Mutual funds: There are more than 350 mutual funds identified by Morningstar as “Sustainable Investment – Overall,” which aligns with how Schwab classifies SRI. Most of these funds are actively managed, but there are some index-tracking options. While there are SRI mutual funds in nearly every Morningstar category, the largest number of options can be found (in descending order) in the U.S. equity, international equity, taxable bond and municipal bond asset classes. The ease of accessing these funds and their breadth across categories is a positive, but keep in mind that you can’t personalize a mutual fund—you own whichever securities the fund manager decides to own. And you usually can only get an update on the specific securities the fund owns once per quarter. Of course, there are also fees to consider, which can be as low as a tenth of one percent for some of the lowest-cost index funds to more than 2% in some instances.1
Exchange-traded funds (ETFs): There are more than 80 SRI ETFs based on the same “Sustainable Investment – Overall” data point from Morningstar, and unlike mutual funds, most of these are passively managed. These funds can be found in about 25 Morningstar categories, but the majority of funds are in the equity asset classes (U.S., international, and sector equity), with fewer options available in fixed income. Like mutual funds, ETFs do not provide you with flexibility to personally customize your portfolio. However, most ETFs provide daily disclosure of their holdings, so you can usually see exactly which securities are held by the ETF each day. Fees for ETFs are often lower than for mutual funds, since most ETFs track indexes; only one SRI ETF has an expense ratio over 1%, and there are more than 50 such funds with expenses under half a percentage point.1
Separately managed accounts (SMAs): An SMA is a portfolio of individual securities managed on an investor’s behalf by a professional asset management firm. There are SMA managers who offer socially responsible strategies. However, SMAs can also provide investors with the option of personally customizing their portfolios. This can be helpful if you know exactly which stock (or group of stocks) you would like to exclude. Finding SMAs is not as simple as finding mutual funds or ETFs, and costs tend to be higher than for mutual funds and ETFs.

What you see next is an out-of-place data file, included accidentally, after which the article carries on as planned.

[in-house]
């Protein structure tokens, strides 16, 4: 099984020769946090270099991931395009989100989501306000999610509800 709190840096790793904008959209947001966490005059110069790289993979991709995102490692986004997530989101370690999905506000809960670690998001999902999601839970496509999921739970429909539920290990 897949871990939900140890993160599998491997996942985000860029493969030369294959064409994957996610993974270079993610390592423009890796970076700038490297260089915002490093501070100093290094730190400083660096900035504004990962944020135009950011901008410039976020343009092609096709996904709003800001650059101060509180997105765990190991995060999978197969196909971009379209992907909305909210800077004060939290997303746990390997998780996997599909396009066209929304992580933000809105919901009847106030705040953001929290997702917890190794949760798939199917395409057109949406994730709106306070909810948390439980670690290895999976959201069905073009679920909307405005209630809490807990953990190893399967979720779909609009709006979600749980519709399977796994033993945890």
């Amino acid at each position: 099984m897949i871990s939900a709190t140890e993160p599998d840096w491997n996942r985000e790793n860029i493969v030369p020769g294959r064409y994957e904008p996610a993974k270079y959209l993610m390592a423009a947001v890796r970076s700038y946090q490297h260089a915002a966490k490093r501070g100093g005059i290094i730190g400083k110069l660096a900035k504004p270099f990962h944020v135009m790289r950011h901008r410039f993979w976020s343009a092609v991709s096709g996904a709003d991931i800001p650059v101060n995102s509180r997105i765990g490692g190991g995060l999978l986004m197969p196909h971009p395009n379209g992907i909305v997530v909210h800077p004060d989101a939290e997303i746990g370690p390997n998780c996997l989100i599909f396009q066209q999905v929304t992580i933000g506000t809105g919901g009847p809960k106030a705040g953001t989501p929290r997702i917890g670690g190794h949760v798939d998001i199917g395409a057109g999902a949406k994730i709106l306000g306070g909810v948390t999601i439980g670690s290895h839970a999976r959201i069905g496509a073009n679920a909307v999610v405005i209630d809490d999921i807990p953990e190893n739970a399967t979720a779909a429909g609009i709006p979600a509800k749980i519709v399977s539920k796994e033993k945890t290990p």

Stock-by-stock or bond-by-bond research: If you want maximum control over your investments in order to align them to the highest degree with your social and environmental preferences, you can build a portfolio piece by piece by researching each security that you buy and evaluating its social and environmental quality. Obviously, this takes time and requires that you keep track of how the parts come together—are you too exposed or underexposed to any sectors, countries, or asset classes? But if you really want to know what you own, you can buy your stocks and bonds one by one.
Putting it together
For an easy start to an “Exploring SRI” portfolio, consider picking a single mutual fund or ETF whose investment objective sounds like it aligns with your values. To go deeper into a “middle-of-the-road” approach, you might choose several funds in different parts of your portfolio, looking beyond the investment objective and actually examining what the funds own. If you want to move into a “focused” or “all-in” SRI approach, you might want to seek out more customized help—a separately managed account that lets you specify what you want to avoid, or an advisor who specializes in a style of SRI that matches your values. But if you want the best possible match to your own preferences, you might just consider doing all your own research and buying only those stocks and bonds that fit your SRI desires. The choice is yours!
1 Morningstar Direct data as of 4/30/2020
What You Can Do Next
- Explore SRI options. Schwab offers a wide selection of low-cost from leading fund companies.
- Talk to us about managed SRI account options. Find a consultant, or call .